Emmy-winning TV producer-writer Norman Lear dead at age 101

(Corrects day in first paragraph to Tuesday)

By Bill Trott

(Reuters) -Television producer-writer Norman Lear, whose ground-breaking hit comedy shows such as “All in the Family” and “Maude” addressed social issues such as race and abortion that had rarely been seen on U.S. television, died on Tuesday at the age of 101, according to media reports.

Lear, one of the most influential people in television, died at his Los Angeles home of natural causes, Variety reported on Wednesday, citing his publicist.

Lear, who won six Emmy awards for his work in television, was known for his campaigning for liberal causes, including voting rights, and worked well into his 90s.

In 2017, he rebooted his 1970s TV series “One Day at a Time” to focus on a Cuban American family, and in 2020 he earned his sixth Emmy for a live special broadcast of “All in the Family” and “Good Times.”

In February 2021, Lear received the Carol Burnett Award, a lifetime achievement award, at the Golden Globe Awards ceremony for his contributions to television.

In addition to “All in the Family” and “Maude,” Lear dominated American TV screens in the 1970s and ’80s with the situation-comedy shows “Sanford and Son,” “The Jeffersons,” and the soap-opera spoof “Mary Hartman, Mary Hartman.” At one point in the 1970s Lear had eight shows on the air with an estimated 120 million viewers, Time magazine said.

By drawing material from social themes of the time, Lear’s shows made network executives nervous because they had a depth and air of controversy.

“For him to say that he didn’t have an impact on not only television but society is … a little too humble,” said Rob Reiner, who had a co-starring role on “All in the Family” before becoming a film director.

Lear and production partner Bud Yorkin put “All in the Family” on the air in January 1971 and the show would go on to win four Emmys for best comedy in its nine seasons. It was based on a British show, “Til Death Do Us Part,” and gave U.S. television one of its most memorable and controversial characters – Archie Bunker.

Carroll O’Connor portrayed Archie as a crude, loud, blue-collar New Yorker who spouted racist, homophobic and anti-Semitic comments. He was cast against a scatter-brained wife he called “Dingbat,” a liberal daughter and an even more liberal son-in-law he referred to as “Meathead” and played by Reiner.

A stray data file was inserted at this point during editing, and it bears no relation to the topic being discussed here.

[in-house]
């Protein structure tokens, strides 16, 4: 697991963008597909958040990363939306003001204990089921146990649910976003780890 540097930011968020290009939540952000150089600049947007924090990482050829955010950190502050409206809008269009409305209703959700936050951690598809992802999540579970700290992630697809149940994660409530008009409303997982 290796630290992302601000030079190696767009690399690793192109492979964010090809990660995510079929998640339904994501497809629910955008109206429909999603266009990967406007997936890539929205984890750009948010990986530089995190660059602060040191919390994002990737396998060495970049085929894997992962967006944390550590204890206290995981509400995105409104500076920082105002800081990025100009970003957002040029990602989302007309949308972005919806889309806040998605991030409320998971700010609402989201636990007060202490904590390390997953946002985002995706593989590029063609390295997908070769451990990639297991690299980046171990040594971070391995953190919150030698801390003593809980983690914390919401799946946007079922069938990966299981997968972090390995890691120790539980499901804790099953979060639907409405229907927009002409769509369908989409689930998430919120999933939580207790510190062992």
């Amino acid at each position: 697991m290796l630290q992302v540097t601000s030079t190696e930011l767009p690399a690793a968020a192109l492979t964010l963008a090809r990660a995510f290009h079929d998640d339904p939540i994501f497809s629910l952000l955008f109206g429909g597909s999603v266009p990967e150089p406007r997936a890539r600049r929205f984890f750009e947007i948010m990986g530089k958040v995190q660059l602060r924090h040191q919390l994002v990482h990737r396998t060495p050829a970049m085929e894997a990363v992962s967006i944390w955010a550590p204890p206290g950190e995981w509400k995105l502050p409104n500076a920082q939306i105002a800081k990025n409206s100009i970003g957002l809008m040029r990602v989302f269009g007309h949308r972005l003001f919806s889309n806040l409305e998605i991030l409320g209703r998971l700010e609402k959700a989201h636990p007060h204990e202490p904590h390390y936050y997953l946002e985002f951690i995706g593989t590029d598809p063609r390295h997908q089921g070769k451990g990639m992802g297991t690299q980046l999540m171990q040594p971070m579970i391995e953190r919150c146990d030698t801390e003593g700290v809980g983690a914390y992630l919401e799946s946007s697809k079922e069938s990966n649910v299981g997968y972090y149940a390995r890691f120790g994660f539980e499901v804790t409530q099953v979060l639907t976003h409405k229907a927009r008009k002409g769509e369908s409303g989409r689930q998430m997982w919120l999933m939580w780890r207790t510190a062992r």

“All in the Family” was the top-rated show on U.S. television for five straight years, according to CBS, and TV Guide ranked it fourth on its list of television’s all-time greatest shows.

Born on July 27, 1922 in New Haven, Connecticut, Norman Milton Lear’s most lasting creation was partly based on fact. Many of the harsh words that came out of Archie’s mouth had first been spoken by Lear’s own father, Herman Lear, who went to prison for selling fake bonds, and frequently told his wife to “stifle” herself and called his son “the laziest white kid I ever saw.”

“I grew up in a family that lived at the top of its lungs and the ends of its nerves,” Lear told Esquire magazine.

Some critics said the Archie Bunker character put a laughing face on bigotry but Lear said it only pointed to the complexity of humanity.

A year after “All in the Family” started, Lear aired “Maude,” a spin-off that starred Bea Arthur as Archie’s acerbic sister-in-law and political opposite.

As with Bunker, the character was like none previously seen on U.S. television. Maude was on her fourth husband, protested marijuana laws and had an abortion before the U.S. Supreme Court legalized the procedure nationwide. Her husband battled alcoholism, had two nervous breakdowns and attempted suicide.

Black characters in U.S. television in the ’70s were mostly limited to minor roles until Lear made them the focus of some of his shows.

“The Jeffersons” was another spin-off of “All in the Family” and featured an upwardly mobile Black couple who moved to Manhattan’s glitzy upper eastside neighborhood. The show’s lead character George was often rude and loud. Lear’s other hits included “Sanford and Son” a sitcom about a Black junkyard owner in a Los Angeles neighborhood, and “Good Times,” a protrayal of a working-class Black family in a Chicago housing project.

Other Lear-produced hits included “Diff’rent Strokes,” “Fernwood 2 Night,” and the “All in the Family” spin-off “Archie Bunker’s Place.” But Lear also had flops such as “All That Glitters,” “Sunday Dinner” and another “All in the Family” spin-off, “Gloria.”

Lear, who grew up in Connecticut, dropped out of college in World War Two to join the Army and flew 52 combat missions. He went to Los Angeles in 1950 with the intention of being a publicist but began writing for TV stars such as Danny Thomas, Jerry Lewis, Dean Martin and Andy Williams.

Lear shifted focus in 1981 and founded the liberal activist group People for the American Way to boost voting rights and fight right-wing extremism. He also established the Norman Lear Center at the University of Southern California’s Annenberg School of Communication.

In 2001, he and a partner purchased an original copy of the U.S. Declaration of Independence and sent it on a three-year tour of U.S. schools, libraries and events.

Lear is survived by his third wife, Lyn, and his six children.

(Writing and reporting by Bill Trott; Additional reporting by Susan Heavey; Editing by Diane Craft)